The biggest name in virtual reality, Oculus Rift, has yet to deliver a consumer product, despite its $2 billion sale to Facebook last year. Samsung’s Gear VR headset, built for the Galaxy Note smartphone in collaboration with Oculus, is also sold only as a developer prototype. Other manufacturers, from optics giant Carl Zeiss to popular gaming hardware developer Razer, have their own virtual reality products in the works.
Google Glass—an augmented-reality headset rather than one that completely obscures the user’s view—received mixed reviews and experienced continual shipping delays before Google halted the project for an overall reboot.
The point is, while many think head-mounted computers will take off, none have yet. That means that Microsoft has as good a chance as any company at defining this emerging space, said James McQuivey, a Forrester analyst. “If successful, HoloLens will ultimately expand the way people interact with machines just as the mouse-based interface did in the 1990s, and touch interfaces did after the introduction of the iPhone in 2007, ” McQuivey said in a statement.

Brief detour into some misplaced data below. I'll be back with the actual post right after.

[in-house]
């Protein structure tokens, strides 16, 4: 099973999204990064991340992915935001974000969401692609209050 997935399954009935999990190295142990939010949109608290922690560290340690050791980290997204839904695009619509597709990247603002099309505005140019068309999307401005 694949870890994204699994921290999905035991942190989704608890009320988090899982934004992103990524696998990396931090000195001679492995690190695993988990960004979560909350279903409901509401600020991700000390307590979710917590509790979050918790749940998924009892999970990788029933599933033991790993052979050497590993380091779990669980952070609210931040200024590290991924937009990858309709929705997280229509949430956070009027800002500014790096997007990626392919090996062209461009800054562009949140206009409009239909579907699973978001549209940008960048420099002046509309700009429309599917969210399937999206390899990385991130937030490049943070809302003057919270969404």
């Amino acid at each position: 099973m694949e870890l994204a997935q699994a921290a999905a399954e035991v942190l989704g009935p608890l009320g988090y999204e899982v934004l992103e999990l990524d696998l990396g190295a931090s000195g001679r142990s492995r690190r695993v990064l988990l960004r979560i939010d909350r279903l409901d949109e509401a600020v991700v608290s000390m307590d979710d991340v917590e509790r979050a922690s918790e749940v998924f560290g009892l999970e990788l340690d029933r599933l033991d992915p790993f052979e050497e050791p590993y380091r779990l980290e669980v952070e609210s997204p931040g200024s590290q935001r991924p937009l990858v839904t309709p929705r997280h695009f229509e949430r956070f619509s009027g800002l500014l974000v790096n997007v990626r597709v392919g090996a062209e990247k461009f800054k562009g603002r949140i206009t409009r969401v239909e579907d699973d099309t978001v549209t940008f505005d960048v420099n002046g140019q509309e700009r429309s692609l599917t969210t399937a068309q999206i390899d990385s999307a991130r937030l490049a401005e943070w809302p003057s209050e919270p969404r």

Microsoft’s Kipman said that HoloLens will be available around the time Windows 10 goes on sale, which is expected before the end of the year. However, he didn’t say how much HoloLens would cost, or if it will be marketed to the public or sold merely as a developer prototype, like most of the current crop of competitors.franklin university belhaven university university of houston football airbnb property management otterbein university florida memorial university frontier nursing university waste management tucson phoenix university preferred property management thomas jefferson university lincoln university pain management physician university of north georgia healthcare management salary case management certification akron university university of hawaii cis university of utah arkansas tech university emory university hospital missouri baptist university emory university university of st andrews scotland university of dubuque university of michigan ann arbor brigham young university ave maria university monmouth university university of cincinnati saint louis university indiana university bloomington west chester university oklahoma state university northcentral university st cloud state university colorado technical university mount saint mary's university concordia university wisconsin university of memphis belhaven university university of south dakota waste management pickup schedule utah state university contract management software fort hays state university madonna university auburn university frostburg state university rush university medical center university of illinois urbana champaign heidelberg university university of illinois at chicago national louis university virginia state university university of memphis football university of michigan acceptance rate abilene christian university california baptist university chamberlain university saint martin's university forham university texas christian university university of south florida jordan 9 university blue university of california davis johnson and wales university delaware university wittenberg university idaho state university briar cliff university queens university of charlotte clemson university saint francis university university of findlay